BOSTON – The Cannonball Café, a new breakfast and lunch gathering spot named with the neighborhood’s historic industrial heritage in mind, designed and operated by chef Rachel Lazar, will open its doors and begin serving its South Boston neighbors and visitors on Monday, Nov. 29, 2021.
The Cannonball Cafe, whose name recalls the rich 19th Century history of the influential neighborhood settler Cyrus Alger, hailed for his metallurgy and forging skills that placed him at one time as the most prominent industrialist in the United States, will brighten the longtime industrial district as its first dining spot.
The opening marks an important early step in the transition of the area west of Dorchester Avenue to a vibrant new mixed-use neighborhood called On the Dot®, which is being developed by Core Investments, Inc. Core has hired Rachel Lazar, who has over 10 years of experience in the food industry and is a graduate of Johnson & Wales University, specializing in the culinary arts, as Manager of the Cannonball Café. To learn more about Rachel, please go to On the Dot® website.
The café, more than a year in planning, is at 383 Dorchester Ave., in a repurposed building located near Grand Ten Distilling and between the popular workout studios CrossFit Southie and Peter Welch’s Gym.
Those establishments along with the Cannonball Café are tenants of Core Investments, Inc., which for more than a decade has been assembling underused or vacant parcels with the vision of a new neighborhood of commercial, residential, civic, and retail uses – including a distinctive café.
Cannonball Café is the product of a team led by Lazar, a graduate of Johnson & Wales University, a school of culinary arts in Providence, R.I., and Dave Pogorelc, Founder and Chief Executive Officer of Core Investments, along with the Core Investments development team.
The new café will feature coffees, teas, smoothies, items baked in house, sandwiches and salads, and a variety of other locally produced breakfast, lunch, and snack items, for dining in or to-go. Cannonball Café will be open Monday through Friday, 7 a.m.-3 p.m., possibly expanding to weekends later, and will have about 20 seats.
“My experiences have led me to be able to create and shaped who I am,” said Lazar, who has managed food production and catering in Marblehead for six years, has overseen menus at summer camps for children in New Hampshire, and who spent a year doing food-related community service for large numbers in Israel. She attended art school in New Hampshire before turning to food as a career.
“I want that community feel. There’s something special about that,” Lazar said of the café and the emerging On the Dot neighborhood. “I want people to feel that they’re part of it. The community sort of built this, and I take that to heart.”
Lazar said a “media wall,” with information about the MBTA, bikes, arts and local events, will contribute to a “homey” feel at the Cannonball Café. “I want it to be a comforting place,” she said. “This is a very industrial area, and there’s not a lot of comfort on the streets.”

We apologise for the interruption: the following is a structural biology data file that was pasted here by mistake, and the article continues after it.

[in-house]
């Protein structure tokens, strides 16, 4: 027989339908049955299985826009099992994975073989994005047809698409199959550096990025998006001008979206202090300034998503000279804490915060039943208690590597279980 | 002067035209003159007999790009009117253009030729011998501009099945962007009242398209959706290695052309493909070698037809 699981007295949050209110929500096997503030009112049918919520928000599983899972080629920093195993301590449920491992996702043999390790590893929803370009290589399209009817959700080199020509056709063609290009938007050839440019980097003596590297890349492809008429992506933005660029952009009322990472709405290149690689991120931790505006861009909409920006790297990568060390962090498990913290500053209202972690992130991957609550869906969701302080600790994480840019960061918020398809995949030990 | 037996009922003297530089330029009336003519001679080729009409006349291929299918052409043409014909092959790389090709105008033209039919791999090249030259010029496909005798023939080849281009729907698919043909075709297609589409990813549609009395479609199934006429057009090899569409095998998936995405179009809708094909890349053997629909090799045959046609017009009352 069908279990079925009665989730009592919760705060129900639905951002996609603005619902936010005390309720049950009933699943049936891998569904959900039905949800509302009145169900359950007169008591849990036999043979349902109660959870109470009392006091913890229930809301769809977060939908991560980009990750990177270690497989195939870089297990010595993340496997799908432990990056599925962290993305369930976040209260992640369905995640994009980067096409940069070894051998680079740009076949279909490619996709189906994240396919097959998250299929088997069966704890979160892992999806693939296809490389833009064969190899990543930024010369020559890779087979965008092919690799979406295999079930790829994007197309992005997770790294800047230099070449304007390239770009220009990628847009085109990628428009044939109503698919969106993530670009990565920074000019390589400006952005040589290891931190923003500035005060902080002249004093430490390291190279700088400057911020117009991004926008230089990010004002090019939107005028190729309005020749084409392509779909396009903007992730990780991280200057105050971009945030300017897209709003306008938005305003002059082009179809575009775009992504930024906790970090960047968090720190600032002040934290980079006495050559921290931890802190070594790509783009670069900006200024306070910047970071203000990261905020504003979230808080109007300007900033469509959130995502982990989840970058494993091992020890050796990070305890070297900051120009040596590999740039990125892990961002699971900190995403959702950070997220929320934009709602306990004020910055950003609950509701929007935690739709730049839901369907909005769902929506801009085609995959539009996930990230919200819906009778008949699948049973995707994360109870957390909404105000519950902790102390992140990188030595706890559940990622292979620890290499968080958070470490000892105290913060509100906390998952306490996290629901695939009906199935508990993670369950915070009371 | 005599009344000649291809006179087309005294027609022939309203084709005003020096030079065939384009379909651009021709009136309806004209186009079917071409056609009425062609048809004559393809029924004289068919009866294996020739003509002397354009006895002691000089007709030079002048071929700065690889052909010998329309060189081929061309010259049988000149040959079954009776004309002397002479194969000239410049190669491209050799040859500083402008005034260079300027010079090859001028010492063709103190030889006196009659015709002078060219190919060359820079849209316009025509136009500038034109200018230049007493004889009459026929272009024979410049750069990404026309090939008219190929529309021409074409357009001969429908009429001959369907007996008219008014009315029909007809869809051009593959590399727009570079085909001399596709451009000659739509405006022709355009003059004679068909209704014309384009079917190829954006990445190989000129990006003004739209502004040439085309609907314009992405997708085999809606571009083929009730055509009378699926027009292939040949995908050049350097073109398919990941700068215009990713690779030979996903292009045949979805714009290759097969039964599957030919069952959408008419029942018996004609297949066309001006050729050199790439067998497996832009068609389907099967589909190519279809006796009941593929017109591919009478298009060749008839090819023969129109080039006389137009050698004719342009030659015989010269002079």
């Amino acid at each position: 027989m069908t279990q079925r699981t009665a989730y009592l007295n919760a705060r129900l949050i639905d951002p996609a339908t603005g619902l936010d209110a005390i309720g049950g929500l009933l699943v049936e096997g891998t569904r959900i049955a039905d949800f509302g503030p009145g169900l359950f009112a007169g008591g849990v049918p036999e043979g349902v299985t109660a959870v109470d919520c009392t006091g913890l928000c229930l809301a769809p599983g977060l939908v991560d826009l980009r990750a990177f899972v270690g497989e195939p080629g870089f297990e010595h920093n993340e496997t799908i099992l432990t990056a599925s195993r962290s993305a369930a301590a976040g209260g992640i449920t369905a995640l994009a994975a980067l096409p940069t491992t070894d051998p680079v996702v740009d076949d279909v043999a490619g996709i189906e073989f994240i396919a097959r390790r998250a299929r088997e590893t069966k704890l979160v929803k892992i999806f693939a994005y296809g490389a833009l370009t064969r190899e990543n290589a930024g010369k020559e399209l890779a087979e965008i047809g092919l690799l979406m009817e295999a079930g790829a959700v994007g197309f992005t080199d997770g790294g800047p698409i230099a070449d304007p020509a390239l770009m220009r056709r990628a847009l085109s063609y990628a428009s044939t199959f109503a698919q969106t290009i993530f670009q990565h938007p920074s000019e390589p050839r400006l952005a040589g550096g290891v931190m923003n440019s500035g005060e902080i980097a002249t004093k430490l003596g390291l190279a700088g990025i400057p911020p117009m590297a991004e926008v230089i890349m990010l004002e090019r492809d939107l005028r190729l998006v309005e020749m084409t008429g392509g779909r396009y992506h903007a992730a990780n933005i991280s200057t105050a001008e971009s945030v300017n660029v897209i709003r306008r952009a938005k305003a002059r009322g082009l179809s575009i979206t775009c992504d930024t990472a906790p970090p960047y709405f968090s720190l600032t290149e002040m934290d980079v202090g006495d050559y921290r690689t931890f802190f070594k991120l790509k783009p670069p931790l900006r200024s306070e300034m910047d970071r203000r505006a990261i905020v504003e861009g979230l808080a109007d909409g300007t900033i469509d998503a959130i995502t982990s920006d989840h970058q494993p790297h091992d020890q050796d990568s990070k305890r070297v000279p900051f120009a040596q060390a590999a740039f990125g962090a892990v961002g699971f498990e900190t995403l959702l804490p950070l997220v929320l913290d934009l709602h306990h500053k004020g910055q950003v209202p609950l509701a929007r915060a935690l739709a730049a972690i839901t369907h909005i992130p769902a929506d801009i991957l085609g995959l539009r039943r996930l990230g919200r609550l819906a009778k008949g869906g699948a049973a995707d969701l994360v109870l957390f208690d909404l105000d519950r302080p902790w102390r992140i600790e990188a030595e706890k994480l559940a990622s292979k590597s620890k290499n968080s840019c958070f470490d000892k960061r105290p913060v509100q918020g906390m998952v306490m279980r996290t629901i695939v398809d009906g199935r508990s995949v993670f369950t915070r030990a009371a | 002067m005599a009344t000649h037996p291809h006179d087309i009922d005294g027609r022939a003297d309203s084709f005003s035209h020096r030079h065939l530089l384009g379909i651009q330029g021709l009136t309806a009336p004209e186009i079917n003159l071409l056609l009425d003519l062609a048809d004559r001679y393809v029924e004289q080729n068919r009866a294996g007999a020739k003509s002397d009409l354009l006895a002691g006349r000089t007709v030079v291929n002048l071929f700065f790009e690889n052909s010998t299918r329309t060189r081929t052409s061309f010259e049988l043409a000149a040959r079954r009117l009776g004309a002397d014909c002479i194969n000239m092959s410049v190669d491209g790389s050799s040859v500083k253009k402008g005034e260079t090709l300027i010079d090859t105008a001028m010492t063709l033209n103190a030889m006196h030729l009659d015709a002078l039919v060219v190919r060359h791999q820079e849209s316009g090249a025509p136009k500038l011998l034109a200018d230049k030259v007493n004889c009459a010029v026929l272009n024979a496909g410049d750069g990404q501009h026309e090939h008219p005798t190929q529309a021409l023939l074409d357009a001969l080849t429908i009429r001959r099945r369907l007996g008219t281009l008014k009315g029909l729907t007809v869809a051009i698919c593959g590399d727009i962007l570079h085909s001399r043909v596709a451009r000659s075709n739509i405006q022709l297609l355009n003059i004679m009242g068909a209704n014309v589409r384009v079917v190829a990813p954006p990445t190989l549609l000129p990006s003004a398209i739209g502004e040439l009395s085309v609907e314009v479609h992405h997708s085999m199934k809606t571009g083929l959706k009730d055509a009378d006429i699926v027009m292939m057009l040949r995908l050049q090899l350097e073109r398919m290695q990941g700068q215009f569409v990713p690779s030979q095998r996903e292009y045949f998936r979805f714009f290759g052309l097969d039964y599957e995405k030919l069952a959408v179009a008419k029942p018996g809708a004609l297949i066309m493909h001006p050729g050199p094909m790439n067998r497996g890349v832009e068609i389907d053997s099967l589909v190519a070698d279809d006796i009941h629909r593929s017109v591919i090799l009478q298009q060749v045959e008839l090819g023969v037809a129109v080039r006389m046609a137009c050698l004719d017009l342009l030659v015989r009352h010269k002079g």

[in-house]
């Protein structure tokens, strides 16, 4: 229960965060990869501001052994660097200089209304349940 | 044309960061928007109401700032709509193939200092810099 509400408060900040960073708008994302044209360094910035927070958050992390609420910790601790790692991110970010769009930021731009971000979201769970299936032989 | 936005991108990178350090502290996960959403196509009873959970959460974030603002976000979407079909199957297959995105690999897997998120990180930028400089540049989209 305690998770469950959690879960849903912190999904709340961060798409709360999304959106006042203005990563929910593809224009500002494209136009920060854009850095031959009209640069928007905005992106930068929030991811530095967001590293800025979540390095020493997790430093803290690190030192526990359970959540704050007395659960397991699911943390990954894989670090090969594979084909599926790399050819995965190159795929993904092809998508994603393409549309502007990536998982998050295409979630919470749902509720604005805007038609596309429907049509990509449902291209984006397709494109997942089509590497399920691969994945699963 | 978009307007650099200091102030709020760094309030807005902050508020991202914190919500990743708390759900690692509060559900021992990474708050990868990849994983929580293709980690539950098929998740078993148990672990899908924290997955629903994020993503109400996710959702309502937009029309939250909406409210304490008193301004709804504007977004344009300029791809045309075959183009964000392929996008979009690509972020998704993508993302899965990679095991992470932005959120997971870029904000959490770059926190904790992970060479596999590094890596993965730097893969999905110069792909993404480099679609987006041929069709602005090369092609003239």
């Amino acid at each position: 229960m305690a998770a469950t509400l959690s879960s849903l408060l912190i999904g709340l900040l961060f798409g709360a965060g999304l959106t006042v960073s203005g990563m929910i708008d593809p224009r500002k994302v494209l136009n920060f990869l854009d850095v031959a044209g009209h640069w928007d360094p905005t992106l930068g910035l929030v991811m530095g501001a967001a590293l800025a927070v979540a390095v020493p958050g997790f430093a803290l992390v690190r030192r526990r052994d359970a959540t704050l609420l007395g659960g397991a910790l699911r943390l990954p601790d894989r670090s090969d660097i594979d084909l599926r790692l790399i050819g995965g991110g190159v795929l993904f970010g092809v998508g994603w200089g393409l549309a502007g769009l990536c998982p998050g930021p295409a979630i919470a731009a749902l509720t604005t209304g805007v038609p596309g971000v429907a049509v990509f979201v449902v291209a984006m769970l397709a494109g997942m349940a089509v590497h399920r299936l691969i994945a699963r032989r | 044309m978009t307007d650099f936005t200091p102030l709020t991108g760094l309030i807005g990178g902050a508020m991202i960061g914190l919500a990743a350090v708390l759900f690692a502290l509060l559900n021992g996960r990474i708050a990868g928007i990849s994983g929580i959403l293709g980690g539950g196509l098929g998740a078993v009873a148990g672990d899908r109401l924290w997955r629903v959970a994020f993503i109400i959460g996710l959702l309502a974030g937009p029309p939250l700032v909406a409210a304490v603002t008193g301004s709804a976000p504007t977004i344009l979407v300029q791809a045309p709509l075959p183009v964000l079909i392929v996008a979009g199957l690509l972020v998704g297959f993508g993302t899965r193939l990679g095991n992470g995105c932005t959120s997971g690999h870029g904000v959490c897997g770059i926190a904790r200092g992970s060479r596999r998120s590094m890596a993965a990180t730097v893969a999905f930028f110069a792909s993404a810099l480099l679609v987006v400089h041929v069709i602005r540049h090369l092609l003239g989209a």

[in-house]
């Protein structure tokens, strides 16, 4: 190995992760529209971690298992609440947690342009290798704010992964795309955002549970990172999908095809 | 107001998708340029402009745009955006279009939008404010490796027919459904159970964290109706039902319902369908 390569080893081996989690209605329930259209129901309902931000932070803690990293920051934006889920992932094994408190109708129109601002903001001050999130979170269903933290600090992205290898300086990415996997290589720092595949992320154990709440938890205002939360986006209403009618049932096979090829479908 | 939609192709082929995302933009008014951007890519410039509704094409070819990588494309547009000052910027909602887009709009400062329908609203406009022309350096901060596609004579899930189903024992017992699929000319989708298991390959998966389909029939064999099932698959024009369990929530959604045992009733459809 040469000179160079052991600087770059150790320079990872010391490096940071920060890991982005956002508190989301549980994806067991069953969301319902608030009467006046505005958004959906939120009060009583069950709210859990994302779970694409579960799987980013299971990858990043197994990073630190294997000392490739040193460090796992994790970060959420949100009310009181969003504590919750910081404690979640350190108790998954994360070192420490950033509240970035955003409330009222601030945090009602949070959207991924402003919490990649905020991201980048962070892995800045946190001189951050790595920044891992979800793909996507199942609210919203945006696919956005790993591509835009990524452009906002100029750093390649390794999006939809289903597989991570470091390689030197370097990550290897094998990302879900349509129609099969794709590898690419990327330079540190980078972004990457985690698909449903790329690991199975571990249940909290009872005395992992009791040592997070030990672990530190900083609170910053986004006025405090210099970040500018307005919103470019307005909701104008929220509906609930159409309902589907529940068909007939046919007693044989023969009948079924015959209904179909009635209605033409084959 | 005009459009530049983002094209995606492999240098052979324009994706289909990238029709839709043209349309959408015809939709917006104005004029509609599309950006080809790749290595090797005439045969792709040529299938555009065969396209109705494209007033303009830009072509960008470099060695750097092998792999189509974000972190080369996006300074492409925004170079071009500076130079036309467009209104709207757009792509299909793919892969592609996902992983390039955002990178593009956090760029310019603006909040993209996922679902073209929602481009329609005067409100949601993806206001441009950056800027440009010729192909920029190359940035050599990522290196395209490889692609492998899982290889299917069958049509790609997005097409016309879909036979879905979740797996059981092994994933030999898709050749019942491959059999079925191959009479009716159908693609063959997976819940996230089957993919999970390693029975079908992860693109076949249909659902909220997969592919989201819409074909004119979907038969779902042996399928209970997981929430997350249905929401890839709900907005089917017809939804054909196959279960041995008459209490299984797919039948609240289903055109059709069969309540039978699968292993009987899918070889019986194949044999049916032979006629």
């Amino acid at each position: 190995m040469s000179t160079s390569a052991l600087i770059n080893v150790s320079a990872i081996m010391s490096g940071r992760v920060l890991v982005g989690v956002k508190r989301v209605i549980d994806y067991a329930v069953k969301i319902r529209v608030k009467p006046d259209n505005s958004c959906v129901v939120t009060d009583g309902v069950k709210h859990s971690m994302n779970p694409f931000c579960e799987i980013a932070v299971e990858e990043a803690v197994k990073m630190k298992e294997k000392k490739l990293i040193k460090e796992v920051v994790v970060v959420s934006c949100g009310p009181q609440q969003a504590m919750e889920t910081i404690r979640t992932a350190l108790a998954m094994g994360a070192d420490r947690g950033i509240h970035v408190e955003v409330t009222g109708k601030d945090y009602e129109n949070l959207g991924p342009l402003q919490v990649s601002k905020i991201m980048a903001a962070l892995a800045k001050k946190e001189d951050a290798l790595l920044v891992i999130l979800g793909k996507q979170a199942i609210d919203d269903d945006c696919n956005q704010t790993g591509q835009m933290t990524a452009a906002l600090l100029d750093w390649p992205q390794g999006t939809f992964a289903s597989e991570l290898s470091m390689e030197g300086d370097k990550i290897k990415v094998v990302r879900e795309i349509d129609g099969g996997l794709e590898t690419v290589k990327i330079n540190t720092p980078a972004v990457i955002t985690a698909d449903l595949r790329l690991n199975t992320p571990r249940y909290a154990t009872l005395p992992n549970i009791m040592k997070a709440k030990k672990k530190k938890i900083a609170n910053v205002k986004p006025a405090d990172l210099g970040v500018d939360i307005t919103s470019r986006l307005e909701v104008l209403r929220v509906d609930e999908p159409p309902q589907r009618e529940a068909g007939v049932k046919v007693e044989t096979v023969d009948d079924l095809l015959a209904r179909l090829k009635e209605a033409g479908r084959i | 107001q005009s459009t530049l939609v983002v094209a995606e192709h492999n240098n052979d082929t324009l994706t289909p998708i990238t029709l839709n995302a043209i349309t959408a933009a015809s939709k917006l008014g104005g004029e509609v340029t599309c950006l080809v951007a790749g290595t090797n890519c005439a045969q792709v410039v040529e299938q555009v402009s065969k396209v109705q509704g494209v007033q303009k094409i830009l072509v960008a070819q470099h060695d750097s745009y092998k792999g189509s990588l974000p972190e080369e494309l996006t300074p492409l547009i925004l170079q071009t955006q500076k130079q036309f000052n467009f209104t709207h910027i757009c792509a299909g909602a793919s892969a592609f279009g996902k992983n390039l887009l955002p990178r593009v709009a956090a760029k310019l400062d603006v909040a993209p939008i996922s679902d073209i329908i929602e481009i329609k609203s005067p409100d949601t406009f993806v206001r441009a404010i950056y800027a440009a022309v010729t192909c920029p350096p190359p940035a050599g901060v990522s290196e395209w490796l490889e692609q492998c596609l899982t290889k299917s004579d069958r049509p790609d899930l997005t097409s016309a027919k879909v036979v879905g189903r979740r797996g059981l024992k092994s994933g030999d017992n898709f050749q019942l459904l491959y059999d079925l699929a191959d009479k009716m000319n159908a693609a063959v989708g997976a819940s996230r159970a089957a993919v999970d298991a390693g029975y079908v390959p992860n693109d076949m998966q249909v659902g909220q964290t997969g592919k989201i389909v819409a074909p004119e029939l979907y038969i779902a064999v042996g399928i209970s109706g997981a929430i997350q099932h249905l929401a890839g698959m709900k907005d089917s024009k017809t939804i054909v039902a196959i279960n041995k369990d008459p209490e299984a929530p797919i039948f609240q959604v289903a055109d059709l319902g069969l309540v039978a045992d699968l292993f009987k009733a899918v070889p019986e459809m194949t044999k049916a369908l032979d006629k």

Core Investments, Inc., a Boston real estate development and investment company, has been planning On the Dot for a decade, along with nearby Washington Village, a five-acre mixed-use development that began construction this month. Core Investments is planning the neighborhood as a vibrant mixed-use district, consistent with the BPDA and City of Boston’s “PLAN: South Boston Dorchester Avenue Planning Initiative” and other city guidelines.
The area has unparalleled location and transportation advantages to serve South Boston with new jobs, residences, and extensive open space.
Commercial redevelopment of the 20-plus acres of Core Investment’s land, west of Dorchester Avenue between B Street and Southampton Street, constitutes the welcome revival of an area that more than a century ago was an innovation and manufacturing powerhouse in Boston and for the nation. The area evolved into a light industrial district in the mid-1900s and now is being transformed for the changed urban needs of a 21st Century economy and residents.
Cyrus Alger, born in 1792, played a prominent role in the neighborhood’s future and success. He followed his father into the iron and foundry business, excelled at it after he moved to South Boston (then part of Dorchester) in 1809, and is considered to have been at one time the most prominent industrialist in the United States. His South Boston Iron Co. operations began along Foundry at Fourth, where he innovated by creating more land outside an existing seawall on former mudflats. He had contracts with the U.S. government to make cannonballs for the War of 1812, cast cannons used in the Civil War, and designed other products, including a cylinder stove.
The Cannonball Café is located on space on the considerable acreage he purchased around Dorchester Avenue – then known as the Dorchester Turnpike – and expanded, by filling in mudflats where the land ended and water began on the west of South Boston. He owned most of the land on both sides of little Alger Street, and the Alger School once sat at the corner of Seventh and C streets.
“People ask me, ‘Why Cannonball?’ said Lazar. “And I explain to them this is the site. It’s so on the spot to leave the history when you’re changing a building that is very historical. Boston is all about preservation and to be able to carry forward – the Civil War, ending slavery. We’re always evolving. If we do this the right way, it will be well received. Forge ahead!”